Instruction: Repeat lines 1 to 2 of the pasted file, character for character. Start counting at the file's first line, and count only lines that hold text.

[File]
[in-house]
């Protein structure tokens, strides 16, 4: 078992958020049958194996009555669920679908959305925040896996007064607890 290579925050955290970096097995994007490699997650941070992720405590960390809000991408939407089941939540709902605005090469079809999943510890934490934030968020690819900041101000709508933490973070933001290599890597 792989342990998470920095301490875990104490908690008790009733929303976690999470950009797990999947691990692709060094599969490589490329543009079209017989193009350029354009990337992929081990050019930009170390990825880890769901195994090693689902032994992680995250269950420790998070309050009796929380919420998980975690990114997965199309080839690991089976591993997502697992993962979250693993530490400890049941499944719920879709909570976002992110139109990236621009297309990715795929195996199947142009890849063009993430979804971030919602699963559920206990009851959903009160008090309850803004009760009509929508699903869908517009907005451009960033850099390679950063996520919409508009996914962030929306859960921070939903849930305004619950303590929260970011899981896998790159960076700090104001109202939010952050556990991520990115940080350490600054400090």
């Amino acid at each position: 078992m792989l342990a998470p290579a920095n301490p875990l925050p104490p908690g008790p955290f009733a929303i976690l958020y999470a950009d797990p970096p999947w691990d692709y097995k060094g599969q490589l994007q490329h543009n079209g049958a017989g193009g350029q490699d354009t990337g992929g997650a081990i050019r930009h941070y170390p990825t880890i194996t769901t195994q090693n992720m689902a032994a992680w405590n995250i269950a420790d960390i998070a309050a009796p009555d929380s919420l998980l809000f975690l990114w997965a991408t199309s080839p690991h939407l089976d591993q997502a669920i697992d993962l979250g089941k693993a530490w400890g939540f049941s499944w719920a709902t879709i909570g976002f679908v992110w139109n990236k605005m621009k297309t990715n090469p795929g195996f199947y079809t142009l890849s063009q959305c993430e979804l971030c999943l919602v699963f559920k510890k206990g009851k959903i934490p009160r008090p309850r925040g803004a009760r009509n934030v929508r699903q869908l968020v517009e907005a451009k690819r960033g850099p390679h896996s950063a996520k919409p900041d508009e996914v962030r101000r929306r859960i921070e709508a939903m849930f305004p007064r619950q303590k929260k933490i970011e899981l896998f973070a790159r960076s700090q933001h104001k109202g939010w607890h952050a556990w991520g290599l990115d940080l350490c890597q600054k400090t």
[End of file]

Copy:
[in-house]
């Protein structure tokens, strides 16, 4: 078992958020049958194996009555669920679908959305925040896996007064607890 290579925050955290970096097995994007490699997650941070992720405590960390809000991408939407089941939540709902605005090469079809999943510890934490934030968020690819900041101000709508933490973070933001290599890597 792989342990998470920095301490875990104490908690008790009733929303976690999470950009797990999947691990692709060094599969490589490329543009079209017989193009350029354009990337992929081990050019930009170390990825880890769901195994090693689902032994992680995250269950420790998070309050009796929380919420998980975690990114997965199309080839690991089976591993997502697992993962979250693993530490400890049941499944719920879709909570976002992110139109990236621009297309990715795929195996199947142009890849063009993430979804971030919602699963559920206990009851959903009160008090309850803004009760009509929508699903869908517009907005451009960033850099390679950063996520919409508009996914962030929306859960921070939903849930305004619950303590929260970011899981896998790159960076700090104001109202939010952050556990991520990115940080350490600054400090």